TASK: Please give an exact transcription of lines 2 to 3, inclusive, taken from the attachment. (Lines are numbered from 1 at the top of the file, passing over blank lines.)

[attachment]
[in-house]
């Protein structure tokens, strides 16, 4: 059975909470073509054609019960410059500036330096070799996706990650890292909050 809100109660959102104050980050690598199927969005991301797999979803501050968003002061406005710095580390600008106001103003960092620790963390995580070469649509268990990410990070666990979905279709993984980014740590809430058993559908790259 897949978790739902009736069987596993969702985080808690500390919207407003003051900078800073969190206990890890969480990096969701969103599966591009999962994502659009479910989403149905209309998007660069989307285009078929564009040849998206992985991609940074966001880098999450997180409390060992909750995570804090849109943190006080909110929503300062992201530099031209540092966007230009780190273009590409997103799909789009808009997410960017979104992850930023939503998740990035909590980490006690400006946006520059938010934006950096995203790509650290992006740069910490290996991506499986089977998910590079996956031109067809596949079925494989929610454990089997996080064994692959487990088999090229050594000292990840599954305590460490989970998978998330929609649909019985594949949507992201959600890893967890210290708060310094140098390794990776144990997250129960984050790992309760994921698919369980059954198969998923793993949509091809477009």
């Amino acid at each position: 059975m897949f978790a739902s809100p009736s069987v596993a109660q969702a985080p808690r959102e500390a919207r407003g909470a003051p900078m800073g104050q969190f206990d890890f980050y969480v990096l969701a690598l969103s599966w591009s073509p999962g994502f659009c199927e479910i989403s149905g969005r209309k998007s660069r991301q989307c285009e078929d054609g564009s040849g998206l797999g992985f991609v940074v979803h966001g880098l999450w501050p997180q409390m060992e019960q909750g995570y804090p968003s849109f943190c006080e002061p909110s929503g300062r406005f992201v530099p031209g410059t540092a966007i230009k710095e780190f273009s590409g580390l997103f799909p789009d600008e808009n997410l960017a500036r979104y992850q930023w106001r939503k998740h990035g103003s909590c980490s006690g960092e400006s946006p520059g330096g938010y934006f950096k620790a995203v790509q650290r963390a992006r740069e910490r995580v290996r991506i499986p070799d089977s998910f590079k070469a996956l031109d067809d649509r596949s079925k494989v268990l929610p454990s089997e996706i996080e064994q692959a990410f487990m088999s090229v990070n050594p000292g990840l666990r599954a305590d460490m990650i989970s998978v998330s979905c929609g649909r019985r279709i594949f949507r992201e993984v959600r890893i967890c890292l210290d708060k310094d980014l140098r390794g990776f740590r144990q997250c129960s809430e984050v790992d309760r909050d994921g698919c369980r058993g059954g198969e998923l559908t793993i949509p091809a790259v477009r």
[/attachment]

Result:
């Protein structure tokens, strides 16, 4: 059975909470073509054609019960410059500036330096070799996706990650890292909050 809100109660959102104050980050690598199927969005991301797999979803501050968003002061406005710095580390600008106001103003960092620790963390995580070469649509268990990410990070666990979905279709993984980014740590809430058993559908790259 897949978790739902009736069987596993969702985080808690500390919207407003003051900078800073969190206990890890969480990096969701969103599966591009999962994502659009479910989403149905209309998007660069989307285009078929564009040849998206992985991609940074966001880098999450997180409390060992909750995570804090849109943190006080909110929503300062992201530099031209540092966007230009780190273009590409997103799909789009808009997410960017979104992850930023939503998740990035909590980490006690400006946006520059938010934006950096995203790509650290992006740069910490290996991506499986089977998910590079996956031109067809596949079925494989929610454990089997996080064994692959487990088999090229050594000292990840599954305590460490989970998978998330929609649909019985594949949507992201959600890893967890210290708060310094140098390794990776144990997250129960984050790992309760994921698919369980059954198969998923793993949509091809477009």
């Amino acid at each position: 059975m897949f978790a739902s809100p009736s069987v596993a109660q969702a985080p808690r959102e500390a919207r407003g909470a003051p900078m800073g104050q969190f206990d890890f980050y969480v990096l969701a690598l969103s599966w591009s073509p999962g994502f659009c199927e479910i989403s149905g969005r209309k998007s660069r991301q989307c285009e078929d054609g564009s040849g998206l797999g992985f991609v940074v979803h966001g880098l999450w501050p997180q409390m060992e019960q909750g995570y804090p968003s849109f943190c006080e002061p909110s929503g300062r406005f992201v530099p031209g410059t540092a966007i230009k710095e780190f273009s590409g580390l997103f799909p789009d600008e808009n997410l960017a500036r979104y992850q930023w106001r939503k998740h990035g103003s909590c980490s006690g960092e400006s946006p520059g330096g938010y934006f950096k620790a995203v790509q650290r963390a992006r740069e910490r995580v290996r991506i499986p070799d089977s998910f590079k070469a996956l031109d067809d649509r596949s079925k494989v268990l929610p454990s089997e996706i996080e064994q692959a990410f487990m088999s090229v990070n050594p000292g990840l666990r599954a305590d460490m990650i989970s998978v998330s979905c929609g649909r019985r279709i594949f949507r992201e993984v959600r890893i967890c890292l210290d708060k310094d980014l140098r390794g990776f740590r144990q997250c129960s809430e984050v790992d309760r909050d994921g698919c369980r058993g059954g198969e998923l559908t793993i949509p091809a790259v477009r």